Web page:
Adam Friedman has grand plans to go with a clear sense of the challenge facing the three-month old Banc of California Stadium, home of Major League Soccer’s Los Angeles Football Club.
“If we were going to go ahead and develop a new entertainment and sports facility in the city of Los Angeles, which is already saturated with seat inventory, we wanted something unique and different,” Friedman, president of Banc of California Stadium Entertainment, a division of LAFC Sports, said shortly before the July 25 match that pitted the venue’s home team and sister operation against cross-town rival Los Angeles Galaxy.
“I feel like this stadium will stand as an icon, not only here but across the country and globe for a long time,” Friedman added.
A display of Friedman’s vision came as a sell-out crowd of 22,000-plus cheered LAFC on against the Galaxy. Attendees were treated to skyline views of downtown Los Angeles to the north, and a sleek venue more akin to a contemporary hotel than the Los Angeles Sports Arena, which previously occupied the parcel at Exposition Park.
But it’s not clear whether the venue can book non-soccer events, which is critical if its 30 owners – an eclectic group that ranges from Hollywood studio and sports veteran Peter Guber to comedian Will Ferrell and self-help guru Tony Robbins – want to recoup the $350 million investment that went specifically toward stadium construction.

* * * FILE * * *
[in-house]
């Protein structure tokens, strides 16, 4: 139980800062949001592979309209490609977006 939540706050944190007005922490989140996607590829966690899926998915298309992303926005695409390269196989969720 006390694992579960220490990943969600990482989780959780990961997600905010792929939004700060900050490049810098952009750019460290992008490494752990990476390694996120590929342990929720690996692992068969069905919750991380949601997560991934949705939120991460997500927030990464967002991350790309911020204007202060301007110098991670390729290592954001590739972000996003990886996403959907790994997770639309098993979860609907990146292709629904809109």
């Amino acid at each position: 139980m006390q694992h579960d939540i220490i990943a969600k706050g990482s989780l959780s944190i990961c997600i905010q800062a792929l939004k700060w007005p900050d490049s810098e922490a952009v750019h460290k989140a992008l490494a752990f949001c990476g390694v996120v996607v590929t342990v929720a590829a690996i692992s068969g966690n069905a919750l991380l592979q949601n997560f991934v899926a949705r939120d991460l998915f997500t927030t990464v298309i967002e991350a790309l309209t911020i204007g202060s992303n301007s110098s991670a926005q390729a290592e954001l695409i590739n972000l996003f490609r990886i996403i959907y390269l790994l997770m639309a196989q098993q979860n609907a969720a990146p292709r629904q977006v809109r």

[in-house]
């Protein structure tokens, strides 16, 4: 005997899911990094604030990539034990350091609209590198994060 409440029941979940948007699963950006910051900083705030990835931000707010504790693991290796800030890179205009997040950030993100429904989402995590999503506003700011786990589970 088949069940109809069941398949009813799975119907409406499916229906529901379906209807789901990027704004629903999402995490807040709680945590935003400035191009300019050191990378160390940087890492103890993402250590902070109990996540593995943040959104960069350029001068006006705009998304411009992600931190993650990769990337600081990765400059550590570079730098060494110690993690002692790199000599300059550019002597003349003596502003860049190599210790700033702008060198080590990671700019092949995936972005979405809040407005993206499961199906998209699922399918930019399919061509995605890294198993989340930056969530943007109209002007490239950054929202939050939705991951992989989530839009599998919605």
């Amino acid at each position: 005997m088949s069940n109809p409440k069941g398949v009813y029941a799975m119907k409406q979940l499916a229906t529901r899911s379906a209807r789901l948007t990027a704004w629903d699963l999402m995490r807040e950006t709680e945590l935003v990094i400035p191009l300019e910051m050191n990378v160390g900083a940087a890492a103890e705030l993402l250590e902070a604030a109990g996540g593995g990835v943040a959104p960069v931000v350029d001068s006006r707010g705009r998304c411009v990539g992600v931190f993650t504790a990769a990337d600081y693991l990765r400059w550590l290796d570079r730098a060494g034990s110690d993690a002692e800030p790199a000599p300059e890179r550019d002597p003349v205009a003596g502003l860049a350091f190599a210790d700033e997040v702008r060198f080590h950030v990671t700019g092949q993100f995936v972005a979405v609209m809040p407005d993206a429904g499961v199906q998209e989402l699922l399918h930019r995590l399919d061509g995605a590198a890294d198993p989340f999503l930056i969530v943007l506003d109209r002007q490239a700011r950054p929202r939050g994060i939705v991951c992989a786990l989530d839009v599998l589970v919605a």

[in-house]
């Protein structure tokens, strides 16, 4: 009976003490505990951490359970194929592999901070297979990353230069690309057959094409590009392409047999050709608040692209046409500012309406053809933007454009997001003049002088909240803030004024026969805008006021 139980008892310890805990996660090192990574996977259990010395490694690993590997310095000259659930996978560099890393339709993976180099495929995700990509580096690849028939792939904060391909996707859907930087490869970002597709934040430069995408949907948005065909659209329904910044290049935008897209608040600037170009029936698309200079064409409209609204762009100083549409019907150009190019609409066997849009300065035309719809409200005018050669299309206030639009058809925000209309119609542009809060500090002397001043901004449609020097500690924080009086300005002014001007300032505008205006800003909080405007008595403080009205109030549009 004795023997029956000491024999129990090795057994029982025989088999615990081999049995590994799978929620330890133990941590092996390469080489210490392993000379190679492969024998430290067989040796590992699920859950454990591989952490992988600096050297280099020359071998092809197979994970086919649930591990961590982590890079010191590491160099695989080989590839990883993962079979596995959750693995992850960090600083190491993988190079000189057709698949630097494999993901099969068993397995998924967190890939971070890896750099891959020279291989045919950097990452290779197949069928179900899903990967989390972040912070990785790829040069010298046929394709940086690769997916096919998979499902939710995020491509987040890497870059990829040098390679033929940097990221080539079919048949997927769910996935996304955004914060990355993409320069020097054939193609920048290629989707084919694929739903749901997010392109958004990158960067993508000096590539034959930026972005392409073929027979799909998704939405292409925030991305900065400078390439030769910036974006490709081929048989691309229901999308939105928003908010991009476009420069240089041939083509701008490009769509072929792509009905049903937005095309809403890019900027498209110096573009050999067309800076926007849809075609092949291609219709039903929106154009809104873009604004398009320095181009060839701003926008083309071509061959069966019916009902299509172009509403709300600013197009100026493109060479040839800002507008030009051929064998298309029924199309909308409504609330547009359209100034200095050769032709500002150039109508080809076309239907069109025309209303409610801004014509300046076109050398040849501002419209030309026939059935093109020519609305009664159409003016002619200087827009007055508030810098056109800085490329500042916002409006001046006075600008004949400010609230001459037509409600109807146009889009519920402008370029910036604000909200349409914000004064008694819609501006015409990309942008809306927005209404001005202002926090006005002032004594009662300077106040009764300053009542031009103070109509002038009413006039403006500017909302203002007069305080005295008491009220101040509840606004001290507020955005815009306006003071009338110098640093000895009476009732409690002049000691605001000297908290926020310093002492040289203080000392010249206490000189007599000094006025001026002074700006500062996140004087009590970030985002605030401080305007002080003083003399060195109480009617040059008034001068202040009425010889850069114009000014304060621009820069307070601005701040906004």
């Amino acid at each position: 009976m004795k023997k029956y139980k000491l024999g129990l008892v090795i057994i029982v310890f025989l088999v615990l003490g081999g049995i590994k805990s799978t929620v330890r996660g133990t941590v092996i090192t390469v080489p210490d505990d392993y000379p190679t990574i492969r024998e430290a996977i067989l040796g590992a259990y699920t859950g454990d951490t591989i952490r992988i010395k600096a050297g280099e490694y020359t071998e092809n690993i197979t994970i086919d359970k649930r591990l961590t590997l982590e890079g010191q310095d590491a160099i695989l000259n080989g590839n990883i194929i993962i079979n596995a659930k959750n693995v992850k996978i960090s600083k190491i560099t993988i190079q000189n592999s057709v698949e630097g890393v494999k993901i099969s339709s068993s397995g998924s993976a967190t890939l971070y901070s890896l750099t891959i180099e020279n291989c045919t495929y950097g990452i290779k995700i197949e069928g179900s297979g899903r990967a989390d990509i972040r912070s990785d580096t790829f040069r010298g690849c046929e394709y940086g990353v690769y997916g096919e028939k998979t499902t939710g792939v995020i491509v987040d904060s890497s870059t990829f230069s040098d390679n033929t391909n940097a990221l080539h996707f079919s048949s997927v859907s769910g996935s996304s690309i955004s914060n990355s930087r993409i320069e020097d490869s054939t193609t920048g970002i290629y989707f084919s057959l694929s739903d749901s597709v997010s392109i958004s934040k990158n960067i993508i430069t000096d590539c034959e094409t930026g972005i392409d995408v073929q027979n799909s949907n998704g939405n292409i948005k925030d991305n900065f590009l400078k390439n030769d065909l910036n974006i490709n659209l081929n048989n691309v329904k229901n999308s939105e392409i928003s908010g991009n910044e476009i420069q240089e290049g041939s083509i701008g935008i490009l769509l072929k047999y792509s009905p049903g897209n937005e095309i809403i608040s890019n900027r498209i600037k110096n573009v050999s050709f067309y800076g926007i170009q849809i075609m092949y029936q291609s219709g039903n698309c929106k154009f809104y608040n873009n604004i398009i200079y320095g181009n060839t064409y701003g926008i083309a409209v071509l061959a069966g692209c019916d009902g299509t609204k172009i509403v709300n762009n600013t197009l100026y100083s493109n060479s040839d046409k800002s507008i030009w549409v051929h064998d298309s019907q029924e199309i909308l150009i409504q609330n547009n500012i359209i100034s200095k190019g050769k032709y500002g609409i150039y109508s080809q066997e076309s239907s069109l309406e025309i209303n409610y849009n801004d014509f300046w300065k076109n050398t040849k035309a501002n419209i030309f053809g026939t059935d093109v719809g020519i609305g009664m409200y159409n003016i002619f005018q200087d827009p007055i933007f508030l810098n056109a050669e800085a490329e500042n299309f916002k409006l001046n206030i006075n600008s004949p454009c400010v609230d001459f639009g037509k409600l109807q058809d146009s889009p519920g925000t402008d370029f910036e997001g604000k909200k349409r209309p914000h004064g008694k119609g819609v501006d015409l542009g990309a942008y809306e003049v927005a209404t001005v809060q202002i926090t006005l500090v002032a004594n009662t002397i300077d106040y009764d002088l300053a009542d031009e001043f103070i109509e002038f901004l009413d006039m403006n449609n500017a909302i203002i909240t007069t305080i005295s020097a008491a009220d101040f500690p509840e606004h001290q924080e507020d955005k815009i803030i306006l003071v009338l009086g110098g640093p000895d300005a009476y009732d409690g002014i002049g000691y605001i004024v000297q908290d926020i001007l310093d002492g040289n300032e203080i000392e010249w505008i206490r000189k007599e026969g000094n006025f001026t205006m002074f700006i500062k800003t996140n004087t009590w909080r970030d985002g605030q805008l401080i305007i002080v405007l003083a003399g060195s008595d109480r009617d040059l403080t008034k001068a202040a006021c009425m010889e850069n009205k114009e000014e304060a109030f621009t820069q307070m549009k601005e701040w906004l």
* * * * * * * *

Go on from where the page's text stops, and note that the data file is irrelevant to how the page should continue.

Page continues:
Soccer is a limited income source, with only 17 regular-season MLS home matches each year.
The most valuable MLS team, according to Forbes magazine, is the Galaxy, which play at Carson’s StubHub Center. Forbes put the Galaxy’s value at $315 million, with operating income of $9 million annually.
Friedman acknowledged that part of any operating income is then sent to MLS due to a revenue sharing agreement between the league’s teams. About 30 percent of ticket sales, for example, are sent to the league.
A sports stadium is typically expected to return about 8 percent of its total cost per year in operating profits, said Roger Noll, a sports economist at Stanford University. That translates to around $25 million in yearly operating income for Banc of California Stadium – nearly three times what the Galaxy made last year.
“Operating income from an MLS team cannot possibly justify a $350 million investment,” Noll said.
That puts Banc of California Stadium in the highly competitive market for live music shows and festivals, competing with the Staples Center, a refurbished Forum, and the Hollywood Bowl, among other sites.
For reprint and licensing requests for this article, CLICK HERE.